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Maori have always owned water - Maori king

Thursday 13 Sep 2012 5:52 p.m.

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By Patrick Gower

The Maori king's hui has resolved asset sales must go on hold until Maori proprietary rights to water are defined.

It is another major blow to the Government’s asset sales programme, because King Tuhetia’s spokesman Tukurorangi Morgan says all Maori are united and will not negotiate with the Government separately.

Mr Morgan says the matter will take time - meaning the Government could  have to delay further or ignore the wishes of Maoridom. 

Earlier today King Tuheitia told the national hui on the issue that Maori have always owned water.

The big chiefs and the long-time activists were at Turangawaewae to discuss one issue – water – and looking for one thing – unity.

Maori Council chair Eddie Durie says unity is on the top of the agenda for the hui and thought it was definitely possible.

“That means all the threads of Maoridom working together to get rights to water, off the Government.”

Tukurorangi Morgan agrees.

“We’ve all got to come together. There is but one waka to row. And that is for and on behalf of our people.”

But the direction that waka goes is the question. Sonny Tau who leads Nga Puhi, one of New Zealand's biggest tribes says asset sales should go on hold unless the Prime Minister fronts up to Maori.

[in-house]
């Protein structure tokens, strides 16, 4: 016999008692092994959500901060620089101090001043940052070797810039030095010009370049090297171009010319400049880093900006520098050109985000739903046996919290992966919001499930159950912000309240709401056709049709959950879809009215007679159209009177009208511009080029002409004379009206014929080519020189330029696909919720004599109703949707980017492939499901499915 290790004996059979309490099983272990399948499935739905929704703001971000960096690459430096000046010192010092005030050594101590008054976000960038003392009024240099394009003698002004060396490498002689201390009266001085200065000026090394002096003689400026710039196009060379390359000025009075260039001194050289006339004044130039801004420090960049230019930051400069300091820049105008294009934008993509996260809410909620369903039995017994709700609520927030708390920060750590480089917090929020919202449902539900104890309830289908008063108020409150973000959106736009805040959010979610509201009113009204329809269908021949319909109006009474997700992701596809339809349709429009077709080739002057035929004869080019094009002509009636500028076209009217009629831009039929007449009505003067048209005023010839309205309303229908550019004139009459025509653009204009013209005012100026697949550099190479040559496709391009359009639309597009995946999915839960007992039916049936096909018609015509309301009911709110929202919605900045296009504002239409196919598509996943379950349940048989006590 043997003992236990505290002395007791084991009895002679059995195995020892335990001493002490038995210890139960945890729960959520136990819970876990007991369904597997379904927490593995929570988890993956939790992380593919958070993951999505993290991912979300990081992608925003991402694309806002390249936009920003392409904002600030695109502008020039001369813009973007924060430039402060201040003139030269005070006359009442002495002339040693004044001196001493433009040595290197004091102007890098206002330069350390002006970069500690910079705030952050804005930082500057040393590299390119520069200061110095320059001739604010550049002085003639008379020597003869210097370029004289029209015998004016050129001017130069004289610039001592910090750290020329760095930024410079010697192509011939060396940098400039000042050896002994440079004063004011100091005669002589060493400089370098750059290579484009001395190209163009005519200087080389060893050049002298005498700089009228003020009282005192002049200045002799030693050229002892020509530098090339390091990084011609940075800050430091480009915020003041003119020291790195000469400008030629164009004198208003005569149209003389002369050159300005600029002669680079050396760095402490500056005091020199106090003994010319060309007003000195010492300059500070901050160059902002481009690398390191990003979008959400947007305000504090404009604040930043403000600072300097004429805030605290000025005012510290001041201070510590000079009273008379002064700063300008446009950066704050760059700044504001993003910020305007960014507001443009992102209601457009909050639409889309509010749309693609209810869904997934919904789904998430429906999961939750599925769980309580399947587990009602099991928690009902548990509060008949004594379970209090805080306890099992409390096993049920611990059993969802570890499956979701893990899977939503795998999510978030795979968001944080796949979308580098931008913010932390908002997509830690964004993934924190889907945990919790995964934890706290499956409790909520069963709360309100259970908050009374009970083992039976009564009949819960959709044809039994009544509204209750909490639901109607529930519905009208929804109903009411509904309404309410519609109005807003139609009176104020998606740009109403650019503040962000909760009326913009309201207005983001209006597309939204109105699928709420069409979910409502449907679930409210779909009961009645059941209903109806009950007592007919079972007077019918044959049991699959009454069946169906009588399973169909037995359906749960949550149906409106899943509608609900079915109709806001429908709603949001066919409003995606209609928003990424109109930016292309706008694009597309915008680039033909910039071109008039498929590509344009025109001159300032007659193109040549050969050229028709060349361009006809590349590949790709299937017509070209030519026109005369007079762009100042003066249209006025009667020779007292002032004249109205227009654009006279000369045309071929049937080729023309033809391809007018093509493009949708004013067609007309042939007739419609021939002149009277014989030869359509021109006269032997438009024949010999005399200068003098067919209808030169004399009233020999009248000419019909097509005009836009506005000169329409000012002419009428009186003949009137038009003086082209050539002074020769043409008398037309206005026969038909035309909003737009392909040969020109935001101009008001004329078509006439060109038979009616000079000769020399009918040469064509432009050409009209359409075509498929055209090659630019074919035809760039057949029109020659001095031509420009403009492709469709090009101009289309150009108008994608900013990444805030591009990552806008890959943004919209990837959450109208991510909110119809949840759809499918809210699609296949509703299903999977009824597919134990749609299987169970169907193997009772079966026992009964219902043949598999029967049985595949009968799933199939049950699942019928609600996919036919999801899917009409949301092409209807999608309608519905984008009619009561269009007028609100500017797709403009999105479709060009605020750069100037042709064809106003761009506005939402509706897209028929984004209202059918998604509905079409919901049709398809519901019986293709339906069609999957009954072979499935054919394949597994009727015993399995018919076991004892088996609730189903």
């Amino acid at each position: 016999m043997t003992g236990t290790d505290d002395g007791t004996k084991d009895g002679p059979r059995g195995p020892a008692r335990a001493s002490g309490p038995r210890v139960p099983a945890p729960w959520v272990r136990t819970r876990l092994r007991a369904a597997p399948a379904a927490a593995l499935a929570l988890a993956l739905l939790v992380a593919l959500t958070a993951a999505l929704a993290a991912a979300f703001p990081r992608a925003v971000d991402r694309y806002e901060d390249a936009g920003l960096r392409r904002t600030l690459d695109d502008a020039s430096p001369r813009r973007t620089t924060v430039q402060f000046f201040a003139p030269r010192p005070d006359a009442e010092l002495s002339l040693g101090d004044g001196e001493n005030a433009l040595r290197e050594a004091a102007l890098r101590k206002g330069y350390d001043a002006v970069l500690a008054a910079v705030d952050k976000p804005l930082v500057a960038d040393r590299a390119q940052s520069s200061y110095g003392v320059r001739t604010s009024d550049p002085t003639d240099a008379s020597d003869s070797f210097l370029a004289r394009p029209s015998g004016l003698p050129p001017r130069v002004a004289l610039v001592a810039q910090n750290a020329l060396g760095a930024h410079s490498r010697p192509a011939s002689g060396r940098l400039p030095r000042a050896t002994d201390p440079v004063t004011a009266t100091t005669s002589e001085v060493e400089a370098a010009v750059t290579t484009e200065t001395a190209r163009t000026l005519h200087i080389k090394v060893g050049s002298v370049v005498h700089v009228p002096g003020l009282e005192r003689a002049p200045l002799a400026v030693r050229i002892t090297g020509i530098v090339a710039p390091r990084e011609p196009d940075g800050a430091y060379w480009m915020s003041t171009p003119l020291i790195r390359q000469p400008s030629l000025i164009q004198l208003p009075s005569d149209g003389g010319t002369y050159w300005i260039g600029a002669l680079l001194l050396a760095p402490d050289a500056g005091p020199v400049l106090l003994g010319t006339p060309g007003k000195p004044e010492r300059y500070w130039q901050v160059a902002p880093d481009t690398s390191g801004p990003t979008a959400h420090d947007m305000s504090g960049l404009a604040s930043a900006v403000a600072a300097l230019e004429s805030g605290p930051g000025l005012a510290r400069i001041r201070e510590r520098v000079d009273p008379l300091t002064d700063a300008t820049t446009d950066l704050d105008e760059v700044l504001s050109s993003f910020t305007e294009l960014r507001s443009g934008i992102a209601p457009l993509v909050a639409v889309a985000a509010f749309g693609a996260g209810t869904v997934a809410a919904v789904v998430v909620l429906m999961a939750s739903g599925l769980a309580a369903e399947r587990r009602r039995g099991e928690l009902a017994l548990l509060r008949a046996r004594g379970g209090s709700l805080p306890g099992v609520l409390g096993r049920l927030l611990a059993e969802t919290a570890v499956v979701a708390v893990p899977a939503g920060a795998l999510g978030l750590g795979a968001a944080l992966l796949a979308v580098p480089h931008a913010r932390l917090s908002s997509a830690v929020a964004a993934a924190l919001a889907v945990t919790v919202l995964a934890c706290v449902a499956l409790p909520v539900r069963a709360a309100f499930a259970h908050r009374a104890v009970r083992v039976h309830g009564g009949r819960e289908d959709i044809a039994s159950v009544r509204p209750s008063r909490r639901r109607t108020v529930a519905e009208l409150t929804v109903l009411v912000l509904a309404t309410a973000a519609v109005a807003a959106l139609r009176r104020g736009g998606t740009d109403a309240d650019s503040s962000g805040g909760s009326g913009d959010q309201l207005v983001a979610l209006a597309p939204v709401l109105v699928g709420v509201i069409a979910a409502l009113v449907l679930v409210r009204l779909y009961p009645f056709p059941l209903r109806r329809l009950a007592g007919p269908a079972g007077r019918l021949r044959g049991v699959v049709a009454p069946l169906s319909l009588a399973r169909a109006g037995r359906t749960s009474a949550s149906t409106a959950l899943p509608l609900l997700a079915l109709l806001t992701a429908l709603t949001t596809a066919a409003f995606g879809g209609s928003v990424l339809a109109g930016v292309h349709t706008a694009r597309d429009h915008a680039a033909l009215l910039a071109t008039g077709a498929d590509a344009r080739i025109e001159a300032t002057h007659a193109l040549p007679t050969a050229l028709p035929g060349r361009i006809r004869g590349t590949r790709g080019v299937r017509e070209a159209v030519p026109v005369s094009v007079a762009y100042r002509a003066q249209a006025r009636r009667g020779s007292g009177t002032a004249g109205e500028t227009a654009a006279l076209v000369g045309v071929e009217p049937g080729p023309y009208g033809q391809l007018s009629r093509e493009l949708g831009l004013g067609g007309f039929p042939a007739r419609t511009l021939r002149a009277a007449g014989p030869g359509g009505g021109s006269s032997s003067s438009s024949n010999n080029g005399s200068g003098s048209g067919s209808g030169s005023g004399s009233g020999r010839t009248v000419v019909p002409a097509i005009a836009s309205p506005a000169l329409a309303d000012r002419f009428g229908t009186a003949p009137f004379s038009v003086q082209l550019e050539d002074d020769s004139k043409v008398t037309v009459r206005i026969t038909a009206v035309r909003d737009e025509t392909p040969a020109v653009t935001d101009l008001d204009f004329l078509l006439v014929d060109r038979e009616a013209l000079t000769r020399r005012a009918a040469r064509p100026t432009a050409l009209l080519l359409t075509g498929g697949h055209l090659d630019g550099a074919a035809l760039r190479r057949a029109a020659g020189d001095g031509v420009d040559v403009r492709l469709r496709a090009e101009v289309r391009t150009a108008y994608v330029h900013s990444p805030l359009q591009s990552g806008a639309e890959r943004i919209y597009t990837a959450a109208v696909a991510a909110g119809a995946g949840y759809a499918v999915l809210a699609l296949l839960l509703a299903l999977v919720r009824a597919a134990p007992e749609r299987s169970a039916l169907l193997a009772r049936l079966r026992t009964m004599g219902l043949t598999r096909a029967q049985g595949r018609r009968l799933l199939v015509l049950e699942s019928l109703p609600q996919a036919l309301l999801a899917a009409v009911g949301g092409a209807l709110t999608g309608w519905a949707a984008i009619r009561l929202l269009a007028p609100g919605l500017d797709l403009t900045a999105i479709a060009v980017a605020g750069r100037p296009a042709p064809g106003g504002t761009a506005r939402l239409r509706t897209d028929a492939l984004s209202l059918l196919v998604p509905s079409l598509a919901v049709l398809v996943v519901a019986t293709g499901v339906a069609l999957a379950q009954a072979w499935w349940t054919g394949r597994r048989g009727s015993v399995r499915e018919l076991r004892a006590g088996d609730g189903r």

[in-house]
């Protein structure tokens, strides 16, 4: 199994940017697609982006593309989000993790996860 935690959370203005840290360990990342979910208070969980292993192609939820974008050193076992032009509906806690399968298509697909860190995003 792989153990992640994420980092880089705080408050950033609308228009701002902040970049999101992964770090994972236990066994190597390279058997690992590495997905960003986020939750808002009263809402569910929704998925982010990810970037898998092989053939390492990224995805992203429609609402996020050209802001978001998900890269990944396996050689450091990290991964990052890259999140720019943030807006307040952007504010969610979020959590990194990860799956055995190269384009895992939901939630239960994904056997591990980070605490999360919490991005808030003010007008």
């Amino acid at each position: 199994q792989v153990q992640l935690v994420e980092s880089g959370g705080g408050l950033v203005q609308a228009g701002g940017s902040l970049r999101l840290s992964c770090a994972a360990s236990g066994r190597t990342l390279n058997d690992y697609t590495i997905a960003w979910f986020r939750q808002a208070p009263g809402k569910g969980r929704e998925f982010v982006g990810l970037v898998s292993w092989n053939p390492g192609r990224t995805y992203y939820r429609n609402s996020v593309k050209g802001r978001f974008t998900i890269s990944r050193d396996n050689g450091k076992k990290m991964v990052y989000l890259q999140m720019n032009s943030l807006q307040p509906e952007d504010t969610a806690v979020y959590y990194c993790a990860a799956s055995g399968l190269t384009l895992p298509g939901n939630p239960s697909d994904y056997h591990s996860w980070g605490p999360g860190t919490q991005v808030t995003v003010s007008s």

“My message to John Key is sit down and talk to us about this. Or there's a high likelihood Iwi will take you to court over this.”

Many at the hui believe Mr Key is trying to divide and rule Maori by doing a deal with the big tribes linked to Mighty River Power - Tainui and Tuwharetoa.

But Tuwharetoa paramount chief Tumu Te Heuheu had a warning for the Government: ‘we have got you in a corner’.

Yet some Maori, such as Ngai Tahu leader Mark Solomon, say a water deal can happen without stopping the asset sales.

“From a Ngai Tahu perspective we don't believe asset sales will affect the rights and interests of Maori or reaching an agreement on that at all.”

Mr Key was in Auckland today and has shunned the call for a national hui with Maori over water.

But even his friends in the Maori Party say Mr Key must change that stance.

“Ultimately I think the Prime Minister may have to meet with Maori, totally, in a big hui like this,” Maori Party co-leader Pita Sharples says.

So the battle cry for unity is a challenge to Mr Key.

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